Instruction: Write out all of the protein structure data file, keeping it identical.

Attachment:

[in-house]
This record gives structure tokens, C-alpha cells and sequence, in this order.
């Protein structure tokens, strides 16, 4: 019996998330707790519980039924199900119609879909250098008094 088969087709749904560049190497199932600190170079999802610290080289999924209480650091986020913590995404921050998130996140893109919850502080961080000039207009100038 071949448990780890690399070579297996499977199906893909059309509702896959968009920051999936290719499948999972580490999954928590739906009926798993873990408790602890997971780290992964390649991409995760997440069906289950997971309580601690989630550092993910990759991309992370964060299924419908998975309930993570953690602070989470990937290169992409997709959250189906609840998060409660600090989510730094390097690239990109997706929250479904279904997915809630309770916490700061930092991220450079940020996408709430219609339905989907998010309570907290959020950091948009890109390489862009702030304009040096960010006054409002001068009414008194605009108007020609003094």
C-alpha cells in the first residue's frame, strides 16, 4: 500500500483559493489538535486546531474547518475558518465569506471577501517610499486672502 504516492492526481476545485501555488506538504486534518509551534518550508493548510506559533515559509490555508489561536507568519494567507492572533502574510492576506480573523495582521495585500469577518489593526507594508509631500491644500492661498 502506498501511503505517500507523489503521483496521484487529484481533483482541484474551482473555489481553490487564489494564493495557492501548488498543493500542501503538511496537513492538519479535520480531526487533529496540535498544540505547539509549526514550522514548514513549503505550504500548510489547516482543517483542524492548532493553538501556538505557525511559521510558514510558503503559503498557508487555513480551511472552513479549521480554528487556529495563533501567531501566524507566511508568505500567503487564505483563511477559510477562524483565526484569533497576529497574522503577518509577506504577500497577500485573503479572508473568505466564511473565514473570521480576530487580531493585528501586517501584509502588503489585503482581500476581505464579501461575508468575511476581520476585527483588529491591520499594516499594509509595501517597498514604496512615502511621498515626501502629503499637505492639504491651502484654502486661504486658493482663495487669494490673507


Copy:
[in-house]
This record gives structure tokens, C-alpha cells and sequence, in this order.
């Protein structure tokens, strides 16, 4: 019996998330707790519980039924199900119609879909250098008094 088969087709749904560049190497199932600190170079999802610290080289999924209480650091986020913590995404921050998130996140893109919850502080961080000039207009100038 071949448990780890690399070579297996499977199906893909059309509702896959968009920051999936290719499948999972580490999954928590739906009926798993873990408790602890997971780290992964390649991409995760997440069906289950997971309580601690989630550092993910990759991309992370964060299924419908998975309930993570953690602070989470990937290169992409997709959250189906609840998060409660600090989510730094390097690239990109997706929250479904279904997915809630309770916490700061930092991220450079940020996408709430219609339905989907998010309570907290959020950091948009890109390489862009702030304009040096960010006054409002001068009414008194605009108007020609003094």
C-alpha cells in the first residue's frame, strides 16, 4: 500500500483559493489538535486546531474547518475558518465569506471577501517610499486672502 504516492492526481476545485501555488506538504486534518509551534518550508493548510506559533515559509490555508489561536507568519494567507492572533502574510492576506480573523495582521495585500469577518489593526507594508509631500491644500492661498 502506498501511503505517500507523489503521483496521484487529484481533483482541484474551482473555489481553490487564489494564493495557492501548488498543493500542501503538511496537513492538519479535520480531526487533529496540535498544540505547539509549526514550522514548514513549503505550504500548510489547516482543517483542524492548532493553538501556538505557525511559521510558514510558503503559503498557508487555513480551511472552513479549521480554528487556529495563533501567531501566524507566511508568505500567503487564505483563511477559510477562524483565526484569533497576529497574522503577518509577506504577500497577500485573503479572508473568505466564511473565514473570521480576530487580531493585528501586517501584509502588503489585503482581500476581505464579501461575508468575511476581520476585527483588529491591520499594516499594509509595501517597498514604496512615502511621498515626501502629503499637505492639504491651502484654502486661504486658493482663495487669494490673507